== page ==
Digitalis purpurea, commonly known as the foxglove is one of the deadliest but at the same time most medicinal plants in our world. This flowering plant is very widespread being found in much of temperate Europe and parts of North America. While, the leaves, flowers, and seeds are all poisonous to us and other animals, compounds have been extracted from the species and are used in heart medicines and other medicinal products that we still use today. The foxglove can grow in very little soil and can often be found in many cracks and crevices making it a very common and recognizable plant species (Royal Botanic Gardens, 2011).
Digitalis purpurea is a biennial plant meaning that it only lives for two years and after that it dies, and reproduces (Cornell, 2014). It has soft, pubescent, ovate to lanceolate shaped leaves forming a basal rosette. During the first year of growth the plant forms a basal-rosette and does not mature until the next years grow cycle (Cornell, 2014). During the second year of growth the foxglove begins to grow a flowering stem that can reach 3-6 feet high (Cornell, 2014). The flowers form a spike growing off of the stem and can bear up to 20 flowers on each stem. Each flower is about 2” and bilaterally symmetric coming in a wide variety of colors such as; purple, lavender, pink, yellow, and white (Brun, 2014). Each flower has five petals that are fused into a coronal tube. The flowers hang down in a droop-like fashion and only come off of one side of the stalk, and last about four weeks. The foxglove is extremely poisonous and is lethal if ingested; all parts of the plant are toxic including; roots, stems, flowers, leaves, and so on. While, every part of this plant is toxic it i...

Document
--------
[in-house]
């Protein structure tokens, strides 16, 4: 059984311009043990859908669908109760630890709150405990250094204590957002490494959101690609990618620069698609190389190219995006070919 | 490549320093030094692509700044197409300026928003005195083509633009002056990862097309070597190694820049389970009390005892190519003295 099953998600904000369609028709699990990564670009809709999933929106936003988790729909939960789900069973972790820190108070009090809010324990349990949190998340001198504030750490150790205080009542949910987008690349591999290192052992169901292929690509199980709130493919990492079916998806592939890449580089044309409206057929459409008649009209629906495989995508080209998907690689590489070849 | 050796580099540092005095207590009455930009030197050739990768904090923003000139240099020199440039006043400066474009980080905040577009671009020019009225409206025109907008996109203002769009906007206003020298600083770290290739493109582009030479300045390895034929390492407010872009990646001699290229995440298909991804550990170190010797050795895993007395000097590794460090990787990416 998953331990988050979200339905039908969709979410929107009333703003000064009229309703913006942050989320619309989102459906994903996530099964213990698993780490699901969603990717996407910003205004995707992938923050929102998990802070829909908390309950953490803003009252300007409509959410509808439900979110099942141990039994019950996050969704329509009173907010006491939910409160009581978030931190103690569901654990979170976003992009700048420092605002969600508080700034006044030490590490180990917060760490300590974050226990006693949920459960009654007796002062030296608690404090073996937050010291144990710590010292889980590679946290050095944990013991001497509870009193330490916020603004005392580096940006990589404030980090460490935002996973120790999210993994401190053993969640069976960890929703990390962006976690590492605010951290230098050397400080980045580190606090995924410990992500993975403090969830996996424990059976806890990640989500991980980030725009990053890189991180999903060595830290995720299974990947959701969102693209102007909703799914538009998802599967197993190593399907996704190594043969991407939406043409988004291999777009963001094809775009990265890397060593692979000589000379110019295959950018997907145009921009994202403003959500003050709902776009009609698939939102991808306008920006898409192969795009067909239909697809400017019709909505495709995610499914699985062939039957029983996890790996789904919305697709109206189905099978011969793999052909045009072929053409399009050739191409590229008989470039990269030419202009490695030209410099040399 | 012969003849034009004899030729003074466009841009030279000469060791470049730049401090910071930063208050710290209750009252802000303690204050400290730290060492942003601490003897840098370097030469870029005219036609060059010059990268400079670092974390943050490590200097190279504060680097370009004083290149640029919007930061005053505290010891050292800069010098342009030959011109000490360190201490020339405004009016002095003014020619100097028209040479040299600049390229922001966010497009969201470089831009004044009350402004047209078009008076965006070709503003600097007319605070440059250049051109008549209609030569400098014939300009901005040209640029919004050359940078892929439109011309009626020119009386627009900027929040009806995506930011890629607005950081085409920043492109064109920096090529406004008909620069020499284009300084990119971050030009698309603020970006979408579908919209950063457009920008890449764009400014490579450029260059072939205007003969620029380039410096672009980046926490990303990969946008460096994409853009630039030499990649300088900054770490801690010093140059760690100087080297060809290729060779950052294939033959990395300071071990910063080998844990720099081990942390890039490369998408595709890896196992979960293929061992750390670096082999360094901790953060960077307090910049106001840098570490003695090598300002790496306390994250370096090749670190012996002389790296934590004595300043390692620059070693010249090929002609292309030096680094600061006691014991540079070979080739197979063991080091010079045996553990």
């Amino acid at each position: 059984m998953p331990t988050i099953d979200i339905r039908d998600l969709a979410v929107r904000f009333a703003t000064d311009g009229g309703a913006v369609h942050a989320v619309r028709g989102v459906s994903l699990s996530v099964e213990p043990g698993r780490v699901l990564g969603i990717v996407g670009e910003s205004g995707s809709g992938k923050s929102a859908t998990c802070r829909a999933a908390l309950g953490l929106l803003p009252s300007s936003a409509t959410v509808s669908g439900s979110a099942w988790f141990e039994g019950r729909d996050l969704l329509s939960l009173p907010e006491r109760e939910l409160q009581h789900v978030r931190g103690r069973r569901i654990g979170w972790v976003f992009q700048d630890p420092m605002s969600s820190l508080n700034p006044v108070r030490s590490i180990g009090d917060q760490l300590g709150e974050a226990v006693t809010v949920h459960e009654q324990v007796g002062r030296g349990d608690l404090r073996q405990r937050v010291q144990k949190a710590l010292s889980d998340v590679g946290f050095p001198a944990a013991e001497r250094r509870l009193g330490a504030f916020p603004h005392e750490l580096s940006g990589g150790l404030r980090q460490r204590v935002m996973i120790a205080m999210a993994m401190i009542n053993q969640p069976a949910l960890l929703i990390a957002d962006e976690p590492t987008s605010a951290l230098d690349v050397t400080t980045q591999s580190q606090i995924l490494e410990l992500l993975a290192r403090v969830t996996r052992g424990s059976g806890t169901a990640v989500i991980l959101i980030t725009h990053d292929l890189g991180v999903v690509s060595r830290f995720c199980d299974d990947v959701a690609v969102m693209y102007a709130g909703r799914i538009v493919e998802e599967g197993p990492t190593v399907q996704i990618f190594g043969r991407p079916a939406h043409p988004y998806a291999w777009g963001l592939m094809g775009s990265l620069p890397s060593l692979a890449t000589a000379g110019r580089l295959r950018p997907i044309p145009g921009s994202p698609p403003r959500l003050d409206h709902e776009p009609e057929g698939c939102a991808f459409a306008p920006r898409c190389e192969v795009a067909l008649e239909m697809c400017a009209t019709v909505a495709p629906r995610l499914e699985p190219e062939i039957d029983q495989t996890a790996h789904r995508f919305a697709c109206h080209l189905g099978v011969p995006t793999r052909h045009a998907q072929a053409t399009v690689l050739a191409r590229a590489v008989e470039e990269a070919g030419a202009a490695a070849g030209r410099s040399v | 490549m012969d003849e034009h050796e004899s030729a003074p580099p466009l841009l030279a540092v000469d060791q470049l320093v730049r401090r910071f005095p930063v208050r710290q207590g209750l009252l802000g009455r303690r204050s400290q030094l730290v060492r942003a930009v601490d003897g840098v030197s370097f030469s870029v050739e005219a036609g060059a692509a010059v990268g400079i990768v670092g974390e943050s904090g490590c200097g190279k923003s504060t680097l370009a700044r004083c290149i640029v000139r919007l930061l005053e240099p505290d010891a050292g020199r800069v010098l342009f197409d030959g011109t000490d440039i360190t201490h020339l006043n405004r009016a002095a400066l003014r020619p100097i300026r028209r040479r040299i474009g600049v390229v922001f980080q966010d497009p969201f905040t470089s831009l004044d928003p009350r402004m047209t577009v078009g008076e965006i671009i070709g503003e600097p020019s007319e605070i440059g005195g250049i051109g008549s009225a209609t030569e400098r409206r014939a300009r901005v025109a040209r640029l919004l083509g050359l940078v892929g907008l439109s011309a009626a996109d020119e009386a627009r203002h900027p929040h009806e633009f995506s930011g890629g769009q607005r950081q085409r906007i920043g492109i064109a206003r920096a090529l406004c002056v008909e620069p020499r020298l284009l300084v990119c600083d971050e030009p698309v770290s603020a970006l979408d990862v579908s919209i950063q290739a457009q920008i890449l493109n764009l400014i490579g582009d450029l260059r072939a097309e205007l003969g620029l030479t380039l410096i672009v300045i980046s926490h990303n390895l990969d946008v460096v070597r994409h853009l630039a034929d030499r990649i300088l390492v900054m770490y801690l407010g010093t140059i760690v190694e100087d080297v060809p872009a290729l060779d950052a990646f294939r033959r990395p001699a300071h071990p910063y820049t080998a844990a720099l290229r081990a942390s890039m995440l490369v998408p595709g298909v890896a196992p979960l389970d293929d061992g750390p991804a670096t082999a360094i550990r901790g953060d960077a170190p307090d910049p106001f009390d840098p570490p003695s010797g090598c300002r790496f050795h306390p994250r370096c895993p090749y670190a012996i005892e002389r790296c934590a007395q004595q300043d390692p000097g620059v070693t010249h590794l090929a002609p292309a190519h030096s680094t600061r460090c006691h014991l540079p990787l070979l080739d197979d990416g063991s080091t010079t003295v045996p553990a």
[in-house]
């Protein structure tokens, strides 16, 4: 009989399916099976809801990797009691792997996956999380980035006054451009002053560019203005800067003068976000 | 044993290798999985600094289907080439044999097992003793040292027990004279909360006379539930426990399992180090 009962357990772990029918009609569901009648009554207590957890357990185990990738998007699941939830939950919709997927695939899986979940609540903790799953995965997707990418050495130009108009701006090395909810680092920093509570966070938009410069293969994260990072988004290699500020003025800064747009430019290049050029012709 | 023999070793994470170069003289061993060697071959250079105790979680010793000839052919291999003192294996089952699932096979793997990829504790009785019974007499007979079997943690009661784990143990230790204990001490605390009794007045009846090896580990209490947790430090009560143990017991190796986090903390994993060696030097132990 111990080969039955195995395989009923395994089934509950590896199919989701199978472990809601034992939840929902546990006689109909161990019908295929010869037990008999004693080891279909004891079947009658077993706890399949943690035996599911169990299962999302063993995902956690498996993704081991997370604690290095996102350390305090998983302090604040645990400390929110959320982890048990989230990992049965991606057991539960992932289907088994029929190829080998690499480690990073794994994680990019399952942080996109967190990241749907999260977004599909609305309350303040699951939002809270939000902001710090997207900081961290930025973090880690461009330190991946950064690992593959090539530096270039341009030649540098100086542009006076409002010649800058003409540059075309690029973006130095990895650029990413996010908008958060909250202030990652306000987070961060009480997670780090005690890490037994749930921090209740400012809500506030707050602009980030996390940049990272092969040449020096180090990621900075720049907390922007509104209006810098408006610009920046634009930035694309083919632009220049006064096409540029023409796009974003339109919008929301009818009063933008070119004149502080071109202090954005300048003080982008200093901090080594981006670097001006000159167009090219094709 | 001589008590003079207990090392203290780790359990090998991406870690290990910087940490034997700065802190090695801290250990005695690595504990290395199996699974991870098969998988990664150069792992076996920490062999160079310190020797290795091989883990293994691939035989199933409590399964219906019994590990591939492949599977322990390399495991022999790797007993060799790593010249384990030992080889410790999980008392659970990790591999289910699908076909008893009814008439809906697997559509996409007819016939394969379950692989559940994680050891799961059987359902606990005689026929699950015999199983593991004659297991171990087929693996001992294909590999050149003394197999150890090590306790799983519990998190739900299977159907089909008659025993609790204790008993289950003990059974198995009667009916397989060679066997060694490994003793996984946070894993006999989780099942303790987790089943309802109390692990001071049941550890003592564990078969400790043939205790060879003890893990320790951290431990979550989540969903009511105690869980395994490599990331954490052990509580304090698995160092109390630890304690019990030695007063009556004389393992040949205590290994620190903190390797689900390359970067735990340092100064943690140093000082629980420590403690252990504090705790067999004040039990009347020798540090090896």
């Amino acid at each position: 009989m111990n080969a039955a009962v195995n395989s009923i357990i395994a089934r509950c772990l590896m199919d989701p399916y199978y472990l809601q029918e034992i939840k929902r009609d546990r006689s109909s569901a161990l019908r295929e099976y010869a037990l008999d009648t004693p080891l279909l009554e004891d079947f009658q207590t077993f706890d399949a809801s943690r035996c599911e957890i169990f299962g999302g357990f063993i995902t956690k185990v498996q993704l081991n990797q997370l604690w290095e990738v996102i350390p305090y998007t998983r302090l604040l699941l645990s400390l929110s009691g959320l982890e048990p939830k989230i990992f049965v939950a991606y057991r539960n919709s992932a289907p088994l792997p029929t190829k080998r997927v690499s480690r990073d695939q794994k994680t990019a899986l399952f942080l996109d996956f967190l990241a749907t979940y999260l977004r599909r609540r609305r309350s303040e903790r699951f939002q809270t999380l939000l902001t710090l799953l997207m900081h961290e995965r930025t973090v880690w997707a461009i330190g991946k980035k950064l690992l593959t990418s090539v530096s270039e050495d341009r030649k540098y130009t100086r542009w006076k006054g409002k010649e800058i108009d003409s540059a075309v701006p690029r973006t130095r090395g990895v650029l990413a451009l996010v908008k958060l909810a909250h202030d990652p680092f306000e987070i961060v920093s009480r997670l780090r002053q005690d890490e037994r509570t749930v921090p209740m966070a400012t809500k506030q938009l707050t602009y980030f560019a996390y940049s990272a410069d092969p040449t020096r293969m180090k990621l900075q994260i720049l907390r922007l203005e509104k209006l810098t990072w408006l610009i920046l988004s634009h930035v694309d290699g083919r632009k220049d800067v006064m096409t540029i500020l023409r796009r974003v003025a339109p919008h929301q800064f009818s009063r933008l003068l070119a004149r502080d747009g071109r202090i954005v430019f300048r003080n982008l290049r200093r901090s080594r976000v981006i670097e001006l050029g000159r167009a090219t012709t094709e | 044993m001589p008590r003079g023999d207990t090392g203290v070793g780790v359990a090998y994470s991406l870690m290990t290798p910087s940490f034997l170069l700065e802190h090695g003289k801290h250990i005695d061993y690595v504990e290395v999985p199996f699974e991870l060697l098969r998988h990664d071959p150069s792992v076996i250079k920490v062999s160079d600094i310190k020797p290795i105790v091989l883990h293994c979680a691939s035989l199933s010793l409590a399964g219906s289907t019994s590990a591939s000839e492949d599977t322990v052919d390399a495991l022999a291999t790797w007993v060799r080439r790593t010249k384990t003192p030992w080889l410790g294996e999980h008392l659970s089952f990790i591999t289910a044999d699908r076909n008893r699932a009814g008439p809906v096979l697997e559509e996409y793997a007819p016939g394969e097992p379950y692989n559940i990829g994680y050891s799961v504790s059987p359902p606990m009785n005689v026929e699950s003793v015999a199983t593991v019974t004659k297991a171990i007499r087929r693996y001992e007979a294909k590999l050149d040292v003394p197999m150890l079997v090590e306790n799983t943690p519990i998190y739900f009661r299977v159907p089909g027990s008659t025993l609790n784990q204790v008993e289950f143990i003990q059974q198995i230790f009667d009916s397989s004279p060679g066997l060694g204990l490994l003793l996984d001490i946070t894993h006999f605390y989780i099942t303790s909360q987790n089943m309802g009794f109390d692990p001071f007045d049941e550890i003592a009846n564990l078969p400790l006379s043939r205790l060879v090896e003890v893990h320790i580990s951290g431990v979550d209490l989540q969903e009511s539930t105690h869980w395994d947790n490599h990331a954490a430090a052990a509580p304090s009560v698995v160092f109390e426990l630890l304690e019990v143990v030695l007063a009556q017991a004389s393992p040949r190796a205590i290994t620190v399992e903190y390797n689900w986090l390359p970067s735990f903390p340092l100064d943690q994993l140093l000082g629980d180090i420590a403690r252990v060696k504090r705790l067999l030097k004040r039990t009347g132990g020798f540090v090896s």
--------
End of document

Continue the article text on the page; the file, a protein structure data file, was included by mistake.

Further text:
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...SAVING FOXGLOVE. University of Southern California , 1 Jan. 2011. Web. 23 Apr. 2014.
Patil, JG, ML Ahire, KM Nitnaware, S Panda, VP Bhatt, PB Kishor, and TD Nikam. "In Vitro Propagation and Production of Cardiotonic Glycosides in Shoot Cultures of Digitalis Purpurea L. by Elicitation and Precursor Feeding." Applied Microbiology and Biotechnology. 97.6 (2013): 2379-93. Print.
López-Lázaro, M, De L. P. N. Palma, N Pastor, C Martín-Cordero, E Navarro, F Cortés, MJ Ayuso, and MV Toro. "Anti-tumour Activity of Digitalis Purpurea L. Subsp. Heywoodii."Planta Medica. 69.8 (2003): 701-4. Print.
Klein, Carol. "How to grow: Foxgloves." The Telegraph. Telegraph Media Group, 18 May 2002. Web. 23 Apr. 2014.
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